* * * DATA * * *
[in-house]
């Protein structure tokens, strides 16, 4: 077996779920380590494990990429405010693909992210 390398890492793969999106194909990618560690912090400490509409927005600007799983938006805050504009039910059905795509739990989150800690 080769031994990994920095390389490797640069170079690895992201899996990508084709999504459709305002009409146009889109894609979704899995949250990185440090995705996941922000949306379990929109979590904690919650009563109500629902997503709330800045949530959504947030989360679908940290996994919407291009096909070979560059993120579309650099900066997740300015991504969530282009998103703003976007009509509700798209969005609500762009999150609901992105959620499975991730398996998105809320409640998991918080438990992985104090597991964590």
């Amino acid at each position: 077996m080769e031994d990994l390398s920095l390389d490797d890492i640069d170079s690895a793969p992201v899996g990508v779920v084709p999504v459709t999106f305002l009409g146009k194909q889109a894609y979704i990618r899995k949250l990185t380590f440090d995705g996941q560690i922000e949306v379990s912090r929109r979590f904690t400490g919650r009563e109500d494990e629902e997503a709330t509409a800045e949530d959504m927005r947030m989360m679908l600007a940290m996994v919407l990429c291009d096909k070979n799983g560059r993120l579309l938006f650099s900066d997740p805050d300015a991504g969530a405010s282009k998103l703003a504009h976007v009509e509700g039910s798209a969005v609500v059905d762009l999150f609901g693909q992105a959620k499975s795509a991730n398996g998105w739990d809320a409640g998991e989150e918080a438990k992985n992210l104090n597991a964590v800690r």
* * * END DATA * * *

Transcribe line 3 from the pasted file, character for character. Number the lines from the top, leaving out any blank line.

């Amino acid at each position: 077996m080769e031994d990994l390398s920095l390389d490797d890492i640069d170079s690895a793969p992201v899996g990508v779920v084709p999504v459709t999106f305002l009409g146009k194909q889109a894609y979704i990618r899995k949250l990185t380590f440090d995705g996941q560690i922000e949306v379990s912090r929109r979590f904690t400490g919650r009563e109500d494990e629902e997503a709330t509409a800045e949530d959504m927005r947030m989360m679908l600007a940290m996994v919407l990429c291009d096909k070979n799983g560059r993120l579309l938006f650099s900066d997740p805050d300015a991504g969530a405010s282009k998103l703003a504009h976007v009509e509700g039910s798209a969005v609500v059905d762009l999150f609901g693909q992105a959620k499975s795509a991730n398996g998105w739990d809320a409640g998991e989150e918080a438990k992985n992210l104090n597991a964590v800690r």